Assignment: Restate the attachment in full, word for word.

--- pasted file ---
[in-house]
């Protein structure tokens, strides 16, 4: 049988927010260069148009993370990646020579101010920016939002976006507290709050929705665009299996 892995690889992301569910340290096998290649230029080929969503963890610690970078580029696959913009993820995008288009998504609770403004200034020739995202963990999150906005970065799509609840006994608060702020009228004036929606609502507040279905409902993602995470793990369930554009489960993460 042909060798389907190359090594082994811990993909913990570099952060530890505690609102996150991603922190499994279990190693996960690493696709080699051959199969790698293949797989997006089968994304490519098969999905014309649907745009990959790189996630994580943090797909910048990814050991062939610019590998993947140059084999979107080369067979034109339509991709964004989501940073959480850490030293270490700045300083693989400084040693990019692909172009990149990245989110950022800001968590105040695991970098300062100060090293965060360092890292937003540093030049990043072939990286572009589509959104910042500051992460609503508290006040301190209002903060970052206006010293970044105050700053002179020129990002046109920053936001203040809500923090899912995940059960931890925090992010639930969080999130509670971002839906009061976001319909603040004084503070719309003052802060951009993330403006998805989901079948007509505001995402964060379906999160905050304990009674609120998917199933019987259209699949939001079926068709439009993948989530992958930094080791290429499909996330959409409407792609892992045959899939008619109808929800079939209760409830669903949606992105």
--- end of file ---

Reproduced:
[in-house]
């Protein structure tokens, strides 16, 4: 049988927010260069148009993370990646020579101010920016939002976006507290709050929705665009299996 892995690889992301569910340290096998290649230029080929969503963890610690970078580029696959913009993820995008288009998504609770403004200034020739995202963990999150906005970065799509609840006994608060702020009228004036929606609502507040279905409902993602995470793990369930554009489960993460 042909060798389907190359090594082994811990993909913990570099952060530890505690609102996150991603922190499994279990190693996960690493696709080699051959199969790698293949797989997006089968994304490519098969999905014309649907745009990959790189996630994580943090797909910048990814050991062939610019590998993947140059084999979107080369067979034109339509991709964004989501940073959480850490030293270490700045300083693989400084040693990019692909172009990149990245989110950022800001968590105040695991970098300062100060090293965060360092890292937003540093030049990043072939990286572009589509959104910042500051992460609503508290006040301190209002903060970052206006010293970044105050700053002179020129990002046109920053936001203040809500923090899912995940059960931890925090992010639930969080999130509670971002839906009061976001319909603040004084503070719309003052802060951009993330403006998805989901079948007509505001995402964060379906999160905050304990009674609120998917199933019987259209699949939001079926068709439009993948989530992958930094080791290429499909996330959409409407792609892992045959899939008619109808929800079939209760409830669903949606992105």